Landmark discoveries of smell receptors answer key biological questions
The reawakening of a long-forgotten memory by the scent of a warm summer day or a whiff of a stranger's perfume is one of the most powerful human responses — and has long been one of the most mysterious. For solving many of the details of this fascinating neural system, Dr. Linda Buck, investigator in the Basic Sciences Division, was awarded the 2004 Nobel Prize in physiology or medicine. She shared the prize with Dr. Richard Axel of Columbia University.
Buck's research provided the first key insights into the molecules that underlie the olfactory system — the complex network that governs our sense of smell. Her discovery of the family of olfactory receptor proteins and how they work in a combinatorial fashion to relay signals to the brain led to the understanding of how mammals can discriminate between a nearly infinite number of odors and how odors are perceived and remembered by the brain.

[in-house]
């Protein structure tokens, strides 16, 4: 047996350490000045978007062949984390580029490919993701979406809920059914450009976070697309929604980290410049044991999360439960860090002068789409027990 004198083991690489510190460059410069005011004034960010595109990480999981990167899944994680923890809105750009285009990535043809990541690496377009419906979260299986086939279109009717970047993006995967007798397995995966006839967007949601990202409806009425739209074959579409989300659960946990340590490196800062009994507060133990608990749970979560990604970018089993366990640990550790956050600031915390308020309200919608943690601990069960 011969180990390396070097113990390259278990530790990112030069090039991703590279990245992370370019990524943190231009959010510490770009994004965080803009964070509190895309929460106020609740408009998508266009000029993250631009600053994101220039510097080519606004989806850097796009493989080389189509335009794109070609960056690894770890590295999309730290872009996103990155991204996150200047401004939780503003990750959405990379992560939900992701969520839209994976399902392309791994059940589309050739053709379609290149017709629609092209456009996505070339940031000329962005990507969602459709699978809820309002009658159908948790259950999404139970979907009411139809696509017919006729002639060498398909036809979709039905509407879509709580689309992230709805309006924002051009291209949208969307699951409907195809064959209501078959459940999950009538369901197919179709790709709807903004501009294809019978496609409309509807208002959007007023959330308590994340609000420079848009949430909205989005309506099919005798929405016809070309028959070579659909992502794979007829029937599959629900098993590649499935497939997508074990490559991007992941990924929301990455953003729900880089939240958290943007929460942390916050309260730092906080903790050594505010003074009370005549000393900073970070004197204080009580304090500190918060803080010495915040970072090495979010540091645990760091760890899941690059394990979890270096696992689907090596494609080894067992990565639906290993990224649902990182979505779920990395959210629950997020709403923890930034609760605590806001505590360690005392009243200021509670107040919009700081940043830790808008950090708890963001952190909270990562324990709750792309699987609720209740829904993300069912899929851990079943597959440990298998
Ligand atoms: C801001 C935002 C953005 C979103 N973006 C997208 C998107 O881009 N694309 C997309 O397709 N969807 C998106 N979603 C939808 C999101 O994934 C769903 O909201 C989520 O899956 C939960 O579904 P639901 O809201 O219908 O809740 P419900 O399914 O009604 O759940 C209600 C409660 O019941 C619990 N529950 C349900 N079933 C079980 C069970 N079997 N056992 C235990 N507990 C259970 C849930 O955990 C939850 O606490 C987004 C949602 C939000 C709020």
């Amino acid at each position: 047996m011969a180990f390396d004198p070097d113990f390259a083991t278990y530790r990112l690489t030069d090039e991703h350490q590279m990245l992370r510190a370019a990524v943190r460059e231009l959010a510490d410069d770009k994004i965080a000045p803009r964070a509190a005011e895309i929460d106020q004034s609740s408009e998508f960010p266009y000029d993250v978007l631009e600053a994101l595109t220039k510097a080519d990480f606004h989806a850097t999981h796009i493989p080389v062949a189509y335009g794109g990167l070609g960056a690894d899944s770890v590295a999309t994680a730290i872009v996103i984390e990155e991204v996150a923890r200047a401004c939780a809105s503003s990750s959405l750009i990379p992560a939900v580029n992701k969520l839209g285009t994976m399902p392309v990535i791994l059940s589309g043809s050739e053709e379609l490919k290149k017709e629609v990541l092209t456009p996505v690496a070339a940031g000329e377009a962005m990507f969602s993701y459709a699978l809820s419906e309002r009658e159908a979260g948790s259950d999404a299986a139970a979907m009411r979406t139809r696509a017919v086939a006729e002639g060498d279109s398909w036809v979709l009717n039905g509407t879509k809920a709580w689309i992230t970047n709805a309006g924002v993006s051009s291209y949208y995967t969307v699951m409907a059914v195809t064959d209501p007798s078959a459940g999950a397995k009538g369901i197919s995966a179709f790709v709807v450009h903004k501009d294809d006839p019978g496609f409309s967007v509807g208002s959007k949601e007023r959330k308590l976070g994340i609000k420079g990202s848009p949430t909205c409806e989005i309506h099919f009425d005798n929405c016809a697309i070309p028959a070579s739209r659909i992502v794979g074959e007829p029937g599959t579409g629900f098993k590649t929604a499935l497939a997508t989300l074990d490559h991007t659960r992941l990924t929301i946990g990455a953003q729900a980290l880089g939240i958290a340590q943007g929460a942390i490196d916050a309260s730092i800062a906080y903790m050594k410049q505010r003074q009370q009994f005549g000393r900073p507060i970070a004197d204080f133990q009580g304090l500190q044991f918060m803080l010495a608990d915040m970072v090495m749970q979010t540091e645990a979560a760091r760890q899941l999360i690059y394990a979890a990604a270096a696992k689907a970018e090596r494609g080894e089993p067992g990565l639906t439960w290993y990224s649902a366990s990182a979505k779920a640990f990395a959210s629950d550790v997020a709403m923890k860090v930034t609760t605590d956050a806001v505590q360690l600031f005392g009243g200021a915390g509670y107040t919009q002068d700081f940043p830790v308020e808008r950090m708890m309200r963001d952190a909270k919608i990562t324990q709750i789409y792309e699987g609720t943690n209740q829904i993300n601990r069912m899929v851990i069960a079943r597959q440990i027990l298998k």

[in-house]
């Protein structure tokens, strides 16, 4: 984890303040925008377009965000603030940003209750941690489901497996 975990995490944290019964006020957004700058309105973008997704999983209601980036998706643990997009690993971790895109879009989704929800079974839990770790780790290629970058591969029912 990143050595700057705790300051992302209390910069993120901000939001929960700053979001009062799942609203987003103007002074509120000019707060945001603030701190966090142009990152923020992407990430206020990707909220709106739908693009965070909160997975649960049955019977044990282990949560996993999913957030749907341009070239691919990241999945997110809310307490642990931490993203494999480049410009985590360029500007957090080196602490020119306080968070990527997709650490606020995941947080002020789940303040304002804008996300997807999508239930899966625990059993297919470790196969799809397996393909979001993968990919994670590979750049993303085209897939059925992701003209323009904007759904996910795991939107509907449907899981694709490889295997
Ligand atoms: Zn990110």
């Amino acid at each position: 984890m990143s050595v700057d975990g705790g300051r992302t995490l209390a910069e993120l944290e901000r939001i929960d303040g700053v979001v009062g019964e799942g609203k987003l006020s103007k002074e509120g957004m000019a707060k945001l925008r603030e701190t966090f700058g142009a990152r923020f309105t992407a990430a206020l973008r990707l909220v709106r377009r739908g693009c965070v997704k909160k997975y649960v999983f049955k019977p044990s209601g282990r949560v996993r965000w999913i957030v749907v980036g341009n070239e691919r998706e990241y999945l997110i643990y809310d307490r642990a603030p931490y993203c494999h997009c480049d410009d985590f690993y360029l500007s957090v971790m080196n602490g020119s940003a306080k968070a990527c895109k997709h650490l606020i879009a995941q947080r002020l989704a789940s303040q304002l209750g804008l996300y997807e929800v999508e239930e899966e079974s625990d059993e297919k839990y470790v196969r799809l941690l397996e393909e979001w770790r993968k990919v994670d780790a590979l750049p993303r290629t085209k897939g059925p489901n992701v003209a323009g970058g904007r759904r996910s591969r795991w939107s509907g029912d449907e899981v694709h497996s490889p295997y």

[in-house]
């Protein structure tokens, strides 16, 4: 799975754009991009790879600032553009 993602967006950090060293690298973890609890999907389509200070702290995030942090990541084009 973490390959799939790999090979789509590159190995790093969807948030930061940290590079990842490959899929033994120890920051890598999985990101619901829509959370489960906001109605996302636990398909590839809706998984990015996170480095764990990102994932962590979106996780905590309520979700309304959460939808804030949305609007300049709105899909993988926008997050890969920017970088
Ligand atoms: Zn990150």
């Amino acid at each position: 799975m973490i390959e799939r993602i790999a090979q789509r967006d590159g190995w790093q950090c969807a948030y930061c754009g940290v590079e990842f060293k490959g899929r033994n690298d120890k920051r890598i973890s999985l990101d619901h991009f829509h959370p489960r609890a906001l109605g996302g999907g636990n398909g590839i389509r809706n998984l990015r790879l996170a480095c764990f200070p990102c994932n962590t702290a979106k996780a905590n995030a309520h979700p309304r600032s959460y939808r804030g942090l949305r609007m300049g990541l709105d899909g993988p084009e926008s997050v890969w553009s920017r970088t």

Buck received the news at about 2:30 a.m. on a Monday, when she was awakened by a call from Dr. Mark Groudine, director of the Basic Sciences Division, who had been called minutes earlier by a member of the Nobel committee.
"I called her because I wanted to make sure she was awake when the Nobel call came," Groudine said. "She said that someone had tried to call but she had accidentally hung up the phone — and I told her she had to answer the phone when they called back because it was the Nobel committee with some very important news."
Buck's first response to him was, "I can't believe it."
At a news conference later that day, Buck said she was "overjoyed and surprised to receive such a great honor, and to work at an institution that placed such value on basic research."
"The Hutch is a very unusual place to do science," she said. "There is a desire and a devotion to doing excellent science and a commitment to understanding basic biology. It's from the fundamental mechanisms of how life works that we make the greatest advances in treating disease — there is no doubt about it."
Groudine described Buck's discoveries as a landmark achievement with major implications for the understanding of the nervous system — and cancer.